Another predatory tactic that often arises from the usage of micro-transactions is limited-time events. This monetization tactic is found in multiplayer games such as League of Legends, where cosmetics such as skins and icons are sold as limited-time items to capitalize on the fear of missing out. Though, this tactic is less stigmatized by the public, as we have normalized seasonal sales and limited-time offers. Yet, in video games, the usage of this sales tactic is horrid, as these events can grant advantages for players, pushing them to make purchases with the promise of power and progression. 

What can they be replaced with?

An easy way to replace the micro-transaction is with the single purchase method. In this method of monetization, the consumer pays a lump sum of cash and then owns the game in a physical or digital medium. This method is a feasible alternative for games that do not necessarily need a long-term monetization plan, as well as multiplayer games. “The initial purchase should be all you need and after that, it should be a true skill, not your money,” said Subah Mehrin ’23, noting his approval of single purchase methods and their ability to create equal playing fields. Even so, this plan does have its downsides, in that the game is no longer free to play. This may alienate users that do not have the discretionary funds to invest in a game, as well as cause a decrease in the overall appeal of a game. However, a solution to this would be to offer a demo version of the game with less content, allowing prospective consumers to test out the game and pay for a more immersive experience. 

An alternate way of implementing long-term monetization games is with the games as a service model. In this model of monetization, the player pays a monthly subscription to play the game and that would be the only payment. This system works for many massively multiplayer online games (MMOs), acting as an initial paywall for the tradeoff of removing micro-transactions. 

However, this model also has issues, one of which is the fact that these games often cost a lot of money for the consumer over time. To counter this, the game could offer trials, as well as long-term discounts that may incentivize players to pay for longer-term subscriptions.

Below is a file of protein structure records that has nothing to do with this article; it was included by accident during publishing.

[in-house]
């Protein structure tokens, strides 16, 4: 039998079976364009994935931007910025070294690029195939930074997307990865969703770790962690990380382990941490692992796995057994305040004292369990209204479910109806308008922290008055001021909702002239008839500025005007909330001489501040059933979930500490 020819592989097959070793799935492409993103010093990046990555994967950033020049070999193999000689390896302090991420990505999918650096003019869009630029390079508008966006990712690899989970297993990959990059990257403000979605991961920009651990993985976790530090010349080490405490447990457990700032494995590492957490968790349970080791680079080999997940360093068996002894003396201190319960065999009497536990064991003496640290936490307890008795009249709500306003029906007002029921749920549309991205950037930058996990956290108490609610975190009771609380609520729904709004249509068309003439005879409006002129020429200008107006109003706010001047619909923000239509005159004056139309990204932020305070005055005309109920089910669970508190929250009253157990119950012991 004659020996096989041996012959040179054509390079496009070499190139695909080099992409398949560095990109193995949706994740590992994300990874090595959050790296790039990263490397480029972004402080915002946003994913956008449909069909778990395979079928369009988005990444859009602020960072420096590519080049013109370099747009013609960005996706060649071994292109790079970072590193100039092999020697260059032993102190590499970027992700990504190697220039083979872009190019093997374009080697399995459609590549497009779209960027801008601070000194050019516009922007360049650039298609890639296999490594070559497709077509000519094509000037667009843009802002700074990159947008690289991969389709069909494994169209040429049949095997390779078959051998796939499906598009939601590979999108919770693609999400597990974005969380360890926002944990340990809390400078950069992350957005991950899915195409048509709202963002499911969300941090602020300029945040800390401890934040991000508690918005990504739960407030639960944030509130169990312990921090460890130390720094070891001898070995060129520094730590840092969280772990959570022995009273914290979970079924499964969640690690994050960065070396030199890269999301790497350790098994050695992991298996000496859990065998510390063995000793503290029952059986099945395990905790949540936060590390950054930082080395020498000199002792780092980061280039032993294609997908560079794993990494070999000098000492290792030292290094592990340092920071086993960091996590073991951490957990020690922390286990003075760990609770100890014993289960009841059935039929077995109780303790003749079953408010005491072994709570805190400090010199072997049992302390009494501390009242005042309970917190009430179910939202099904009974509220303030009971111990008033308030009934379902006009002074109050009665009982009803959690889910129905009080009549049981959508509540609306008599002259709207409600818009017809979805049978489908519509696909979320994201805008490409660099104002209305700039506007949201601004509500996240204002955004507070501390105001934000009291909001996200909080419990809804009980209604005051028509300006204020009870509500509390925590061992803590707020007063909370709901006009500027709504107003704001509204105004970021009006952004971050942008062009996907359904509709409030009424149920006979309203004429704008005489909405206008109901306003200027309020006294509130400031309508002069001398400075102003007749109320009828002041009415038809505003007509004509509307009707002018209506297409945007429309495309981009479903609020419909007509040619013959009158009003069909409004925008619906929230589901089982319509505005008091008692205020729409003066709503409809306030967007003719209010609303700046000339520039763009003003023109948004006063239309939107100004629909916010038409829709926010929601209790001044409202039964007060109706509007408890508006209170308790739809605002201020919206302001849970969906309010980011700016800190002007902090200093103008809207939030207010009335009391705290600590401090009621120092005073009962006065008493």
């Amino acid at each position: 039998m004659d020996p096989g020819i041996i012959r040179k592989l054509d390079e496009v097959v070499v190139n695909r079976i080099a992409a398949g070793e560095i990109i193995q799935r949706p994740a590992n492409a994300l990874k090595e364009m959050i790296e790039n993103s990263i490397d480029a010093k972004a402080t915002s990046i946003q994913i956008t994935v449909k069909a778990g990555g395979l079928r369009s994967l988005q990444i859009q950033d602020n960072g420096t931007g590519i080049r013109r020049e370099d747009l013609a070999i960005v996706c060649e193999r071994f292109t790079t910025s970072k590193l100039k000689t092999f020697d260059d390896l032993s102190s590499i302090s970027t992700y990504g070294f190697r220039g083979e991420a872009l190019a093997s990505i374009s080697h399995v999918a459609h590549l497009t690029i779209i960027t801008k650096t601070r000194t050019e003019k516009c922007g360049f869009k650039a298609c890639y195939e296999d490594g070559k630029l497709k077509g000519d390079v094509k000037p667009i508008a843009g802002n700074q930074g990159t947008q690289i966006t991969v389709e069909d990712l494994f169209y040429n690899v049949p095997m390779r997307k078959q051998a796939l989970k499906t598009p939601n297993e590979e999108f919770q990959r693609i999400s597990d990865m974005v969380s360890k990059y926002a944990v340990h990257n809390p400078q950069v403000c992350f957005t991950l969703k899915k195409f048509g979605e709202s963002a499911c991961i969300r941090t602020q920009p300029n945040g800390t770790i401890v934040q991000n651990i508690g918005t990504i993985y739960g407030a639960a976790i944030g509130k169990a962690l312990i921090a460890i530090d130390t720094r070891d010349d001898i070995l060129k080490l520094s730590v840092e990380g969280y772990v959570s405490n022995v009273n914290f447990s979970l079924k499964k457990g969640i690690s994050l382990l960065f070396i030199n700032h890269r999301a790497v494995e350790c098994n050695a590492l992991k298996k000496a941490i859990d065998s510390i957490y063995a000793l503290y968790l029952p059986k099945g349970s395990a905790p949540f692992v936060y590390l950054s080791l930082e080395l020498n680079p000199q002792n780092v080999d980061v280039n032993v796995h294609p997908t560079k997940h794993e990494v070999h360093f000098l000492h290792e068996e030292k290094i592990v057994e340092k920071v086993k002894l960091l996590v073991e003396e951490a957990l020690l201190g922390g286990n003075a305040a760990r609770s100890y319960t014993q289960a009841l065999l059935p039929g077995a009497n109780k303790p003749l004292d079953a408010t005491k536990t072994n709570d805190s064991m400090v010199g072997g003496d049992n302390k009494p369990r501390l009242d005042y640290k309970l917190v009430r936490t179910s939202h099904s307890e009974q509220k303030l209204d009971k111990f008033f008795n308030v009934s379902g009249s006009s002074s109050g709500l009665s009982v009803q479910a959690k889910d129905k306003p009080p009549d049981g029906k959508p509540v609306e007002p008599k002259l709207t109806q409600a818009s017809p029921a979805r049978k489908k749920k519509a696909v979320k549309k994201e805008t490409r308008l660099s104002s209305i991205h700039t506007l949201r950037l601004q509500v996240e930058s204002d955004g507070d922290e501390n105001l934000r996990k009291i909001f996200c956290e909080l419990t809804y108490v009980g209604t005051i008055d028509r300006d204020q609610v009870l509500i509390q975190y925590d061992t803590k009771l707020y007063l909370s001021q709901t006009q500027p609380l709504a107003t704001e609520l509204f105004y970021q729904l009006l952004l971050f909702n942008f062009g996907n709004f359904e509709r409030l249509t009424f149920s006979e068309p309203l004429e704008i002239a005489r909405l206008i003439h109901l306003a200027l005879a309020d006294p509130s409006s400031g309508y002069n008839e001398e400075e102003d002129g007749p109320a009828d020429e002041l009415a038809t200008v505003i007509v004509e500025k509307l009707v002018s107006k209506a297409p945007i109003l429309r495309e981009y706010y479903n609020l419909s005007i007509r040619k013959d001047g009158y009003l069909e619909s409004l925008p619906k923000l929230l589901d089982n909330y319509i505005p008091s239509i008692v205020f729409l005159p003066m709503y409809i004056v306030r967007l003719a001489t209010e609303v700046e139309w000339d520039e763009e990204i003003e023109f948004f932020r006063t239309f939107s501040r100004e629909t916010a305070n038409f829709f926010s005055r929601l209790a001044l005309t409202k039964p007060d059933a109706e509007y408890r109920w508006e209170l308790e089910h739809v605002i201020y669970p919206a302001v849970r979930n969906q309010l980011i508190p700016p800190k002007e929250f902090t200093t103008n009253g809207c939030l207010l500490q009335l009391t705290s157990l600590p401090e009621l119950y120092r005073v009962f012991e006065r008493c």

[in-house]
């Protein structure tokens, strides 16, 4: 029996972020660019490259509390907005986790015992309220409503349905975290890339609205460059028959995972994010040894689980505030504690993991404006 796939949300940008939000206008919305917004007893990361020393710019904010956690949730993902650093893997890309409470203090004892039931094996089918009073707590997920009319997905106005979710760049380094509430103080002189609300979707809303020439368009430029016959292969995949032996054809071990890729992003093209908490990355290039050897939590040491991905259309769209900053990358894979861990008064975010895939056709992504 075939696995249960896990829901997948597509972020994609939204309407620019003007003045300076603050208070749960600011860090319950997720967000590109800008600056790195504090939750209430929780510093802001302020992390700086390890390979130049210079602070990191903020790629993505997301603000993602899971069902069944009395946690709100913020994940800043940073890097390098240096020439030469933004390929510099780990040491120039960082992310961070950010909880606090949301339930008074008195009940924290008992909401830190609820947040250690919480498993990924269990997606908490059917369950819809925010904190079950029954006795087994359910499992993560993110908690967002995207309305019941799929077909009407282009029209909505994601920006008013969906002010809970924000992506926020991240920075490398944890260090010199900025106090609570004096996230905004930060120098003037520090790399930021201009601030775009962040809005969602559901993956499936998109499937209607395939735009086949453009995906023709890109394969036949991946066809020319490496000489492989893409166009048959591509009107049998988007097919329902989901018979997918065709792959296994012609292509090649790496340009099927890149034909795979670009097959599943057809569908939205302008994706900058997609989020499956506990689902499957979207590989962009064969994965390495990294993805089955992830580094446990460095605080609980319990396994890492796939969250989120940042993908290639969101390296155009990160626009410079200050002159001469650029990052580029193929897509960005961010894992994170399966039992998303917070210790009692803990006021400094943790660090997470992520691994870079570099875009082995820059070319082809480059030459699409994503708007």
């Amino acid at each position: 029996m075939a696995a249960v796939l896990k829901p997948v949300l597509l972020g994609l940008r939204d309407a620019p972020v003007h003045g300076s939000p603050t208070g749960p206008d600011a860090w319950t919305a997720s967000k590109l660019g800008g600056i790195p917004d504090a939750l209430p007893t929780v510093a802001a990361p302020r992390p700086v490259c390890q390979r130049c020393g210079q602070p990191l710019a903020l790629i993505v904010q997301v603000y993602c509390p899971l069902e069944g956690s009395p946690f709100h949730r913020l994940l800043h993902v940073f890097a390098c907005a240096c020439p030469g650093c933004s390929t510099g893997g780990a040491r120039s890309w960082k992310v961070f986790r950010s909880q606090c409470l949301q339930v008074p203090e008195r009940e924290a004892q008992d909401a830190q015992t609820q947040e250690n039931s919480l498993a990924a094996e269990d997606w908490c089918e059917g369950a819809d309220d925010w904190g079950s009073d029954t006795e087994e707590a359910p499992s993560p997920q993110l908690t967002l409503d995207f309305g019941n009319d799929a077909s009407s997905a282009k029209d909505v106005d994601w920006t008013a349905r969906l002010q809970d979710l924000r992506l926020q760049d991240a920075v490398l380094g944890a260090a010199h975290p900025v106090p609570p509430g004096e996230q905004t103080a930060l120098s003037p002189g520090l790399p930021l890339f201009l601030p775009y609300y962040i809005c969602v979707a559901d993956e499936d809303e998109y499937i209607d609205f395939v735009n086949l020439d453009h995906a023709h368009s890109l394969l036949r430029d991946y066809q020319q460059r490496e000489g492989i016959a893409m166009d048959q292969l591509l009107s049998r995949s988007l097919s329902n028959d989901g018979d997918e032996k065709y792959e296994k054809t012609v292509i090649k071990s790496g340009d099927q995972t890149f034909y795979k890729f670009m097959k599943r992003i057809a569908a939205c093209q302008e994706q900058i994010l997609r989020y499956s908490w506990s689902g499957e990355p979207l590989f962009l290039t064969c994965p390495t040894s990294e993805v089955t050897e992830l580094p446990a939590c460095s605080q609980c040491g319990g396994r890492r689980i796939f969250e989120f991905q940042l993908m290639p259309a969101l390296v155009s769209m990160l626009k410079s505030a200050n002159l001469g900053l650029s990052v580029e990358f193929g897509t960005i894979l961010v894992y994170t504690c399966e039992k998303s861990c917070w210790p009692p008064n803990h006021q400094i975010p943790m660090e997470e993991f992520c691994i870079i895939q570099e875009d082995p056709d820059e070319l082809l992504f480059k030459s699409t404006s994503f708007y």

One final alternative for monetization is advertising and product placement. This method works for most mobile games since they can have pop-up and banner advertisements without being overly annoying. Likewise, this method does also has its downsides, because it requires interaction with a third party and, therefore, hinders its ability to be self-reliant. Moreover, it could generate extra revenue if there were an option that allowed the player to make a one-time payment that removed all advertisements. This would create a single purchase system that would still remain free to play.

Put simply, micro-transactions just do not have a place in our world. They are parasitic, they encourage bad game design, they prey on people’s weaknesses, and they exploit our emotions. Game developers need to step away from micro-transactions for the sake of the consumer, and for the sake of modern gaming.

Put simply, micro-transactions just do not have a place in our world. They are parasitic, they encourage bad game design, they prey on people’s weaknesses, and they exploit our emotions. Game developers need to step away from micro-transactions for the sake of the consumer, and for the sake of modern gaming.